FRANKFORT, Ky. – Attorney General Jack Conway and his Drug Investigations Branch announced the addition of the Hazard and Manchester police departments to the Office of the Attorney General Prescription Drug Diversion Task Force.
Conway launched the task force in August 2009 as part of his comprehensive plan to get illegal prescription drugs off of the streets and out of the hands of those who are abusing them.
"Prescription drug abuse is a problem that affects everyone, not just criminals," said Hazard Police Chief Ronnie Bryant. "Average families are struggling with prescription pill addiction. We cannot fight this battle alone."
Conway’s Prescription Drug Diversion Task Force is Kentucky’s first statewide task force devoted solely to investigating prescription drug trafficking, overprescribing physicians, doctor shopping and illegal out-of-state pharmacies.
"I commend Chief Bryant and Manchester Police Chief Jeff Culver for the work they are doing to fight prescription drug abuse in their communities and look forward to working with them to address the epidemic of prescription pill abuse across the state," said Conway.
"Through our task force, partnerships with law enforcement across Kentucky and our continued work with Operation UNITE, we can step up our fight against an enemy that has devastated families in every corner of the Commonwealth."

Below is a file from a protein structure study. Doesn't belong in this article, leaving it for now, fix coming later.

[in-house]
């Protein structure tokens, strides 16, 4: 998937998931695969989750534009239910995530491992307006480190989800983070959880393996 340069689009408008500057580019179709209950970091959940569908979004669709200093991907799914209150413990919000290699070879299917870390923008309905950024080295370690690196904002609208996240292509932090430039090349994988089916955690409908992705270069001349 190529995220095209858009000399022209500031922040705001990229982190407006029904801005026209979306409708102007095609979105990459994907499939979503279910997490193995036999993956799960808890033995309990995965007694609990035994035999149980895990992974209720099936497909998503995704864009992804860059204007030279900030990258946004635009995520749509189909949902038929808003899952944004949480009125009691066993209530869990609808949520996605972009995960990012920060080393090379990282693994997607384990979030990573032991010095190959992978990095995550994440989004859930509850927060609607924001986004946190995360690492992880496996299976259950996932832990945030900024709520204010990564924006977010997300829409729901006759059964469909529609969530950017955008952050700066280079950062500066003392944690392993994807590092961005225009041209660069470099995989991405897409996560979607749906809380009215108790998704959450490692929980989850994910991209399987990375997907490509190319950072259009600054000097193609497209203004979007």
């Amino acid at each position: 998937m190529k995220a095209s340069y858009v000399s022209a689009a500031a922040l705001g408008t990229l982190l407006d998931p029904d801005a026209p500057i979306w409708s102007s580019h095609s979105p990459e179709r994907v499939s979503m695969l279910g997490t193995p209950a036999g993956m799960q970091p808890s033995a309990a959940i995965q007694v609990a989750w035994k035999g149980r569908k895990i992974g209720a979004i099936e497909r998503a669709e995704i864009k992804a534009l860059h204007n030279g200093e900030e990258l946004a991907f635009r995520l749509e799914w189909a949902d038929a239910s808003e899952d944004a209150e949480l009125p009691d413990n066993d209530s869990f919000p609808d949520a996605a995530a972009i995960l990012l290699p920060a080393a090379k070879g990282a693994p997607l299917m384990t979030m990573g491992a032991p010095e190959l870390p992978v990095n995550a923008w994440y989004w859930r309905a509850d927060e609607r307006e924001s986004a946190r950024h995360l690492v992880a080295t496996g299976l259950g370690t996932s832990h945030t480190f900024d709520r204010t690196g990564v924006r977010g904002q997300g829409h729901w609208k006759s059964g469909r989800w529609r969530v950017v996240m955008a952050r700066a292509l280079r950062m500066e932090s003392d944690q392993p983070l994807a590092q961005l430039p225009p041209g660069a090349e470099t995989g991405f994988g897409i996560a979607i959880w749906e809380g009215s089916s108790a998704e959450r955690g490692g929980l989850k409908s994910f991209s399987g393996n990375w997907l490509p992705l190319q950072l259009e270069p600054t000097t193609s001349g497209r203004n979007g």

Owensboro Police, the Menifee County Sheriff’s Department and Morehead City Police are among the local law enforcement agencies that have assigned officers to General Conway’s task force.
In October 2009, General Conway’s Prescription Drug Diversion Task Force participated in the largest drug sweep in Kentucky history. A total of 518 felony arrest warrants were issued, resulting in the arrest of more than 300 people over two days. Working with Operation UNITE, the task force was responsible for 27 of the arrests on 30 indictments.
In addition to investigating prescription pill abuse, General Conway’s Drug Investigations Branch has trained hundreds of local law enforcement and health care professionals in Kentucky, including physicians and pharmacists, on drug diversion efforts, illegal out-of-state pharmacies, how to identify drug seekers and what to do with the information.
The next OAG drug diversion training session for physicians will be held in April in Hazard in connection with the University of Kentucky College of Medicine.